After closed-door meetings that lasted well into the early hours of Friday, the negotiators in Bali finally came to a provisional agreement (pdf), which is due to be finalised on Friday evening. Countries agreed to a four-year peace clause, meaning that they won’t challenge India’s food security measures before December 2017. In return, India has vowed to ensure that its policies “do not distort trade or adversely affect the food security of other [WTO] members”, among a few other conditions.
Yet some food sovereignty advocates are saying the deal with the four-year “peace clause” is no win at all.
“The compromises made allow a small exemption which might allow India to protect its programs to improve food security, until a permanent agreement is reached,” stated Nick Dearden of the World Development. “But this exemption is so tightly constructed it will make almost no difference to other countries. Ultimately, the dogma of free trade will continue to mean that corporate ‘rights’ trump the right of people to food.”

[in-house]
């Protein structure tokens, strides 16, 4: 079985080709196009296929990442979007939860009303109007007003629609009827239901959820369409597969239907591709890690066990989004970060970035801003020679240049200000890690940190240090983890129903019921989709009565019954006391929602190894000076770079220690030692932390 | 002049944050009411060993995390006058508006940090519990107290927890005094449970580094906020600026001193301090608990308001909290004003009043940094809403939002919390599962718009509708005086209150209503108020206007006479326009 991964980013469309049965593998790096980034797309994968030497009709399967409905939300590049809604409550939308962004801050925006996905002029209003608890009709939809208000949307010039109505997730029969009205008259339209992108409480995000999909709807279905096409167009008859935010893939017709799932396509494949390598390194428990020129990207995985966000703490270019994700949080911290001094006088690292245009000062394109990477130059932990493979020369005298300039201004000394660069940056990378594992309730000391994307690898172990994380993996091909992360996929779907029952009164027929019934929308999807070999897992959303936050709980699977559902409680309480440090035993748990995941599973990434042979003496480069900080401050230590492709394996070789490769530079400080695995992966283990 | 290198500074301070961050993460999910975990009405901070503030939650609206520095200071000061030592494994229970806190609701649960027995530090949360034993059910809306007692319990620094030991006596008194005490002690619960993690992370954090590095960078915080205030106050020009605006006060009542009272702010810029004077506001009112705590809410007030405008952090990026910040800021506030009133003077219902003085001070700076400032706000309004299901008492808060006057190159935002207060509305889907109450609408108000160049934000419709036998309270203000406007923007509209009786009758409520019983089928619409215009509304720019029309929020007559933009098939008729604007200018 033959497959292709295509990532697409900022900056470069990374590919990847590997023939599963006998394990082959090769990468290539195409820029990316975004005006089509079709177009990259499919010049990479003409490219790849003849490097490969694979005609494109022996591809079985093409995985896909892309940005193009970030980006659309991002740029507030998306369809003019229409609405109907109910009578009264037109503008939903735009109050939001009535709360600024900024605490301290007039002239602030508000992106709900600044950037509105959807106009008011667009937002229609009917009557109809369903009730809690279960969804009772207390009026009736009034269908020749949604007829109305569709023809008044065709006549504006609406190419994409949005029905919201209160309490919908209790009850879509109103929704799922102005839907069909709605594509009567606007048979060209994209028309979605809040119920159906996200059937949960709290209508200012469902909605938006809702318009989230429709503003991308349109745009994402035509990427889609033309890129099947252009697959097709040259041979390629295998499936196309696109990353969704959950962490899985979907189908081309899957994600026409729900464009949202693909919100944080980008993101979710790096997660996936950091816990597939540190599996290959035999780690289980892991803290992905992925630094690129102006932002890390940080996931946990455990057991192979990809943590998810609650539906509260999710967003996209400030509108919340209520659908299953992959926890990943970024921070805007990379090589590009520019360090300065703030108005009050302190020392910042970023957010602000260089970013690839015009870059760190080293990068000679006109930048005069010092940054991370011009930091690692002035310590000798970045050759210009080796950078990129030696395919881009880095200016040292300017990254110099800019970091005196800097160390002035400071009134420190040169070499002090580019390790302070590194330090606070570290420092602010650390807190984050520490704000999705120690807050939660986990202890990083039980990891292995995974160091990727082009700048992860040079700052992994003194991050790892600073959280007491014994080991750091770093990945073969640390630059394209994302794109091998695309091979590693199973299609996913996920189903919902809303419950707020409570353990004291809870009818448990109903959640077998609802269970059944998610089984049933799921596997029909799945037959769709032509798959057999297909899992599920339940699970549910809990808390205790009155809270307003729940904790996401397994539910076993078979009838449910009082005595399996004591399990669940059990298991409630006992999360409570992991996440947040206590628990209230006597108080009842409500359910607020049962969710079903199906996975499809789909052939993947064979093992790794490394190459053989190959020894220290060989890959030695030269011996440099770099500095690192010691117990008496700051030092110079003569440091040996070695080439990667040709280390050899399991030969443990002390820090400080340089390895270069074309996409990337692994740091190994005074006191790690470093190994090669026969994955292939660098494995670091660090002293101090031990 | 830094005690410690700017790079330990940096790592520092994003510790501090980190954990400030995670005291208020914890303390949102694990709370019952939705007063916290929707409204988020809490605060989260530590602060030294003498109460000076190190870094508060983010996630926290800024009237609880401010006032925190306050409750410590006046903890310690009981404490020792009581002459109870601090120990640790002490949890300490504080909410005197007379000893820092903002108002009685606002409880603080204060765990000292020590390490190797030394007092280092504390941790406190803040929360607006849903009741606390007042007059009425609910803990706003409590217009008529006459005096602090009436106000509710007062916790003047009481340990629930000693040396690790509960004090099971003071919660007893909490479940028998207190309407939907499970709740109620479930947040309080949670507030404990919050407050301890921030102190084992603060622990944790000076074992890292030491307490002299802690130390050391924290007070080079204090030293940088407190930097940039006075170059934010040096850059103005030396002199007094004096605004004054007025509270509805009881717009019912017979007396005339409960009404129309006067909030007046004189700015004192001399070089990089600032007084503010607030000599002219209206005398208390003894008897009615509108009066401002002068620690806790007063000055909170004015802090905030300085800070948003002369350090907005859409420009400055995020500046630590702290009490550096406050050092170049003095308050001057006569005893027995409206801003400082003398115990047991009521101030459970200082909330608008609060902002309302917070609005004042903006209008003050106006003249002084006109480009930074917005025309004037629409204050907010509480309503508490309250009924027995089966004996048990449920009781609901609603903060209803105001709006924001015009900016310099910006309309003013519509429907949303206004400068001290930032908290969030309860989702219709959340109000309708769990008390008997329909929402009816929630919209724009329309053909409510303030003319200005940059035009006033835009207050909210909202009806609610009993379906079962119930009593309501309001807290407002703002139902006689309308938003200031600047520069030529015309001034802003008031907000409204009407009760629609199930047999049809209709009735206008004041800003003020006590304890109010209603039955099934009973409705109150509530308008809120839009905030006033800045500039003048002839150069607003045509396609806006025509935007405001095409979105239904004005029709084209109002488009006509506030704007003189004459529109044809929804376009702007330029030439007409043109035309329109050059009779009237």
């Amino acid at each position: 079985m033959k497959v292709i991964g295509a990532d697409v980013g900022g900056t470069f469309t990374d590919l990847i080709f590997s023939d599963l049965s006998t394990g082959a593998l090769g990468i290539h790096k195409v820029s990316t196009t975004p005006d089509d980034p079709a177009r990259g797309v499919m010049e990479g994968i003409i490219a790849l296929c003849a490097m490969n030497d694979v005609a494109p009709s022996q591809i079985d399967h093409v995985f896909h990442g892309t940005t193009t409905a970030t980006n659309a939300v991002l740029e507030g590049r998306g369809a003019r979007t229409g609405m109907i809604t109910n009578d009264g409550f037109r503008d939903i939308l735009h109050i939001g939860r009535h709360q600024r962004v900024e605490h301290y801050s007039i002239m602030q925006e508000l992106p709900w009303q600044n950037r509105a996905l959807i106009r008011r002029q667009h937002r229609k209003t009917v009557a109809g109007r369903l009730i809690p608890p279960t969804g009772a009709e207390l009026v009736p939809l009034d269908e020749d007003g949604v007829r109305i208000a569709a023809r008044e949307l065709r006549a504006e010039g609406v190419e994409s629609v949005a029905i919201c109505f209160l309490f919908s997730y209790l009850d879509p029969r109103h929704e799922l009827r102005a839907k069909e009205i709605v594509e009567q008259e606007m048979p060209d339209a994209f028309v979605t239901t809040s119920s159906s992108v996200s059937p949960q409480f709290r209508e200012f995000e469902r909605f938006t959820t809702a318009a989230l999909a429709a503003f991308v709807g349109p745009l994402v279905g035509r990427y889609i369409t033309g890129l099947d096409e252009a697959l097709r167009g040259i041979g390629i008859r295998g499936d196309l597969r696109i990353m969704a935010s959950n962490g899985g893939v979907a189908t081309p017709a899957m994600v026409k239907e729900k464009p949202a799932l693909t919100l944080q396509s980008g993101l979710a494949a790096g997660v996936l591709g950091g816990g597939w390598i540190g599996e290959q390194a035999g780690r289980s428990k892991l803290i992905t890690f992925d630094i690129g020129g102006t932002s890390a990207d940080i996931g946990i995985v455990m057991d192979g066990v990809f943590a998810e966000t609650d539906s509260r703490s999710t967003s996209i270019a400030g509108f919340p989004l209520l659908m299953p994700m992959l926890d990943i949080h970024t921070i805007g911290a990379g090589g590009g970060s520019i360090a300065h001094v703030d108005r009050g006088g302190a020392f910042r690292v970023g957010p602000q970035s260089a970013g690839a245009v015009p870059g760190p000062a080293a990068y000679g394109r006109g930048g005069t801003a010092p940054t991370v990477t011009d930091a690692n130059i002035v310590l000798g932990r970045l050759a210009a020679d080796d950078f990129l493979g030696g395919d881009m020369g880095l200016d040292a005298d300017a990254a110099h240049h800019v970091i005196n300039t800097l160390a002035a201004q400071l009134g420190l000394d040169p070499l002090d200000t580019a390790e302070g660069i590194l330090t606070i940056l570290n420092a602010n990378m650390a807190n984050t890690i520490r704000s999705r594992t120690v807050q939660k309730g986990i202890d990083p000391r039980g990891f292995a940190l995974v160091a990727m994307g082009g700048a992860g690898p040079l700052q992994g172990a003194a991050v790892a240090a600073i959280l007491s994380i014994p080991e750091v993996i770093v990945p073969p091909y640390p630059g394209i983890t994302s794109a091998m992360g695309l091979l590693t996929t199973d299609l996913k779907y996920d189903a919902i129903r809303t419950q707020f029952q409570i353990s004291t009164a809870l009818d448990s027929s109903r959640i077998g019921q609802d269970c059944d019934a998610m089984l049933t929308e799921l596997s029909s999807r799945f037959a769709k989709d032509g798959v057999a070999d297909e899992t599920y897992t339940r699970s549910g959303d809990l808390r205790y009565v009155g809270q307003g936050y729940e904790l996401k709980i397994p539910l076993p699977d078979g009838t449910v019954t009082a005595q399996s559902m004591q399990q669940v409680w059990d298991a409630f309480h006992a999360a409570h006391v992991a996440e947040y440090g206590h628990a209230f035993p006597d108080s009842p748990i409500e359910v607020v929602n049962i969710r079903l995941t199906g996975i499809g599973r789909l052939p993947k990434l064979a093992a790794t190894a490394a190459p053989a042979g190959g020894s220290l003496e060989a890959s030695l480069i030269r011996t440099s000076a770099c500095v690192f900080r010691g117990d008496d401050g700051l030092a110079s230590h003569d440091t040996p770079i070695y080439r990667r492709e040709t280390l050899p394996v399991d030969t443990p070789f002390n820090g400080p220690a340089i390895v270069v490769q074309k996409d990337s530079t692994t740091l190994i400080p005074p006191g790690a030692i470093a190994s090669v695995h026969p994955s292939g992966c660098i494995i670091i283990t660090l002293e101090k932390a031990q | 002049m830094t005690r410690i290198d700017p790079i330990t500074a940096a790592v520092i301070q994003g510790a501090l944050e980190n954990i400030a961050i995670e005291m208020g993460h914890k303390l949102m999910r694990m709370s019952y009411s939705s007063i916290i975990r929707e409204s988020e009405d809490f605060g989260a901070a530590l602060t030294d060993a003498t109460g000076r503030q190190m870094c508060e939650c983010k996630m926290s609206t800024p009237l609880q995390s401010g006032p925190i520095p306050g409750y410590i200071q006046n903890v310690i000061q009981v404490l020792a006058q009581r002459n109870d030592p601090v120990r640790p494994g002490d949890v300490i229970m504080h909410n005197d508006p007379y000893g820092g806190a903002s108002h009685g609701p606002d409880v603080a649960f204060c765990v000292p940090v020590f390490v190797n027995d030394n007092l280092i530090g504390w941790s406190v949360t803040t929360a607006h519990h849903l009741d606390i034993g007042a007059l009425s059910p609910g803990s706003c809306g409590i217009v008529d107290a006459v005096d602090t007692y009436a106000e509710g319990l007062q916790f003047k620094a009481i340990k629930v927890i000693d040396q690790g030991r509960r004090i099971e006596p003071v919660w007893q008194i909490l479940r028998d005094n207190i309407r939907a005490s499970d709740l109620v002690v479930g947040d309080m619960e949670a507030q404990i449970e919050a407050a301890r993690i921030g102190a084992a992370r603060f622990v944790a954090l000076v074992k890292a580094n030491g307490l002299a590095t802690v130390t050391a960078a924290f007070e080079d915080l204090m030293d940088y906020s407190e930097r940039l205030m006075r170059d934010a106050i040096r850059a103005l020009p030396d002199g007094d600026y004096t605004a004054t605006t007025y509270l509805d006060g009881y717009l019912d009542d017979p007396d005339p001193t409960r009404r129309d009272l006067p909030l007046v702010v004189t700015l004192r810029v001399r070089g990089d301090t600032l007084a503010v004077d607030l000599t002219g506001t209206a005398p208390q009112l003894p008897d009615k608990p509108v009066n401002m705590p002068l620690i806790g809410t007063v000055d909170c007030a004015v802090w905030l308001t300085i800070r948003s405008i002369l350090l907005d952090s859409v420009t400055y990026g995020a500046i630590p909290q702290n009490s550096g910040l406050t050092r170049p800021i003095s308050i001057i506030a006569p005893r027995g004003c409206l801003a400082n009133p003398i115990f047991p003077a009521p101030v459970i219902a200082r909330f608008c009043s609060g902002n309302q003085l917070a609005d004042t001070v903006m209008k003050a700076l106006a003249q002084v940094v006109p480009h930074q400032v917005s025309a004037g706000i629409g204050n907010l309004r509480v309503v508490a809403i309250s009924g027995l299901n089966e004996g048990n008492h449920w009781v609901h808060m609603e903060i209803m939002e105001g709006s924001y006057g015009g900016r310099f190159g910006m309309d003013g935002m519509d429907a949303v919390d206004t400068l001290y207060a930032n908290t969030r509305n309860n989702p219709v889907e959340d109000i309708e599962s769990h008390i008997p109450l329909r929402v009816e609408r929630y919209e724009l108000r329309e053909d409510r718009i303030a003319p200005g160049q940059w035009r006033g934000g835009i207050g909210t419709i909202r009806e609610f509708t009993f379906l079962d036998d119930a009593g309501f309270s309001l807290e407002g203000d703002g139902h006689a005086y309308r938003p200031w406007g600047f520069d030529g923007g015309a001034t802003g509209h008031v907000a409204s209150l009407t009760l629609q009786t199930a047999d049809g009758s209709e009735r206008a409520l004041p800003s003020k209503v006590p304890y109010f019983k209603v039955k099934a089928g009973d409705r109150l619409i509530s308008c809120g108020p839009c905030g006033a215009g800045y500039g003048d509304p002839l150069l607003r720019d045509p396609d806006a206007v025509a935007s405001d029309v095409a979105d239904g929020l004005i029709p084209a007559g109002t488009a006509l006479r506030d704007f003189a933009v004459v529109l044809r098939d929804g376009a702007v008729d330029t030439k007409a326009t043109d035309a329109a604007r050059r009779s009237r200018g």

“Rich country governments have clearly shown that global poverty is not on their priority list,” Dearden said
Ahead of the final day of negotiations, some farmers were sounding alarm.
“We don’t want to get into discussions on whether the peace clause should be for 4 years or 10 years–the point is that the WTO is doing nothing for the farmers, in the long run it spells death for us. Indian farmers will never accept such a deal,” said Yudhvir Singh of BKU, the largest farmers union in India.
Pablo Solon, Executive Director of Focus on the Global South, also expressed that the deal was no win, tweeting on Friday:
Other social movements agreed, and held demonstrations outside the talks to say no fair deal will ever come from the WTO because it’s a tool of imperialism and corporate power.
“18 years of the WTO has been more than enough. What we need is alternatives to free trade and a system that is based on Economic Justice,” stated Lidy Nacpil of Jubilee South.
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Source: Common Dreams